Fundamental Counting PrincipleNow, suppose the question is matching: there are 6 questions and 10 possible choices. Now, how many ways can you match?10 9 8 7 6 5 = 151,200
How are true/false and multiple choice questions different from matching questions?
For dependent events, Permutations vs. CombinationsIn a permutation, the order matters. In a combination, the order does not matter.I have 18 cans of soda: 3 diet pepsi, 4 diet coke, 5 pepsi, and 6 sprite.Permutation or combination?I pick 4 cans of soda randomly.I give 4 friends each one can of soda, randomly.
ExamplesI have 12 flowers, and I put 6 in a vase.I have 12 students, and I put 6 in a line.I have 12 identical math books, and I put 6 on a shelf.I have 12 different math books, and I put 6 on a shelf.I have 12 more BINGO numbers to call, and I call 6 more--then someone wins.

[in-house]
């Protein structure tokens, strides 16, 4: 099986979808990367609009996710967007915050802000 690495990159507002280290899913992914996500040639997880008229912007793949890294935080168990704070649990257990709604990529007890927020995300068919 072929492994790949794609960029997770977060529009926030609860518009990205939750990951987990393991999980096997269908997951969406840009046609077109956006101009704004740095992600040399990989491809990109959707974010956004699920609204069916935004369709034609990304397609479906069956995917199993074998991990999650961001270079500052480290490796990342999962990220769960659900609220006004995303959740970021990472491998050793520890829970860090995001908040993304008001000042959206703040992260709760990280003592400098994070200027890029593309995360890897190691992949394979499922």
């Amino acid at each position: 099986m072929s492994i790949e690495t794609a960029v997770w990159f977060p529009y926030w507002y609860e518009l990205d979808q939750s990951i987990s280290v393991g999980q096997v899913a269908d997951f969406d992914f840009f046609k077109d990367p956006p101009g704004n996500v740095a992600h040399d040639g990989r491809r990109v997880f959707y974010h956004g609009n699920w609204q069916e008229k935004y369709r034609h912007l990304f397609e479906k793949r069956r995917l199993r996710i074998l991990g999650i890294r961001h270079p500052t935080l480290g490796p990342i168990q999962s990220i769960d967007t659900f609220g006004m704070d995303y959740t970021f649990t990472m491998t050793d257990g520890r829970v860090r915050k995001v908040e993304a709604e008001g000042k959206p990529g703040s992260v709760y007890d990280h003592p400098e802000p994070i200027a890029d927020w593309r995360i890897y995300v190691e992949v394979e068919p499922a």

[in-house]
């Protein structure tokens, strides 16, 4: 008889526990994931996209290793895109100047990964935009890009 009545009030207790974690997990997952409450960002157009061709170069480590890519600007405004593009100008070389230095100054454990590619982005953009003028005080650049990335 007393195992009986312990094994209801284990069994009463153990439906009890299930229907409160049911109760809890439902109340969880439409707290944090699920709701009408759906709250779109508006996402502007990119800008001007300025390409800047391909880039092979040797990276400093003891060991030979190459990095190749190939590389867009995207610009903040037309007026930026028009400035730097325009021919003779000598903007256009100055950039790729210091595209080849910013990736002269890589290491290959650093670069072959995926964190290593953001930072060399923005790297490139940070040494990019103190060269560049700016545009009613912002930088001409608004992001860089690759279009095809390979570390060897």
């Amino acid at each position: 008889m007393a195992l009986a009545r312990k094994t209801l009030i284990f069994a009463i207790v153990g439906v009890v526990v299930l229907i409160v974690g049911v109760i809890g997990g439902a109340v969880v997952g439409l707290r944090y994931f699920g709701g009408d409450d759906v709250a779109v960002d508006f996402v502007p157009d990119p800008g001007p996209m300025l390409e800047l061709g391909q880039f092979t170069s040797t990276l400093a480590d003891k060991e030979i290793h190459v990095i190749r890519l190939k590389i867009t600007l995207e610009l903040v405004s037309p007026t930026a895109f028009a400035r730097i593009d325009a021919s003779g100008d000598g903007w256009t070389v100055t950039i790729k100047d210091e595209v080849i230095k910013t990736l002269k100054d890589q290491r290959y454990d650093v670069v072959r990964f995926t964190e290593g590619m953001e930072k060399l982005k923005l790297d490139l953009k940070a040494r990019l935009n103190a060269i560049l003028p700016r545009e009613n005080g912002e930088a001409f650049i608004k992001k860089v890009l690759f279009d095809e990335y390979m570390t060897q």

Permutations and CombinationsIn a permutation, because order matters, there are more outcomes to be considered than in combinations.For example: if we have four students (A, B, C, D), how many groups of 3 can we choose?In a permutation, the group ABC is different than the group CAB. In a combination, the group ABC is the same as the group CAB.
Combinations: dont count duplicatesSo, how do I get rid of the duplicates?Lets think.If I have two objects, A and B then my groups are AB and BA, or 2 groups.If I have three objects, A, B, and C then my groups are ABC, BAC, ACB, BCA, CAB, CBA, or 6 groups.
If I have three objects, A, B, and C then my groups are ABC, ACB, BAC, BCA, CAB, CBA, or 6 groups.If I have 4 objects A, B, C, and DBuild from ABC: DABC, ADBC, ABDC, ABCDNow build from ACB:DACB, ADCB, ACDB, ACBDKeep going How many possible?
FactorialSo, for 5 objects A, B, C, D, E, It will be 5 4 3 2 1. We call this 5 factorial, and write it 5!See how this is related to the Fundamental Counting Principle? So, if there are 5 objects to put in a row, then there is 1 combination, but 120 permutations.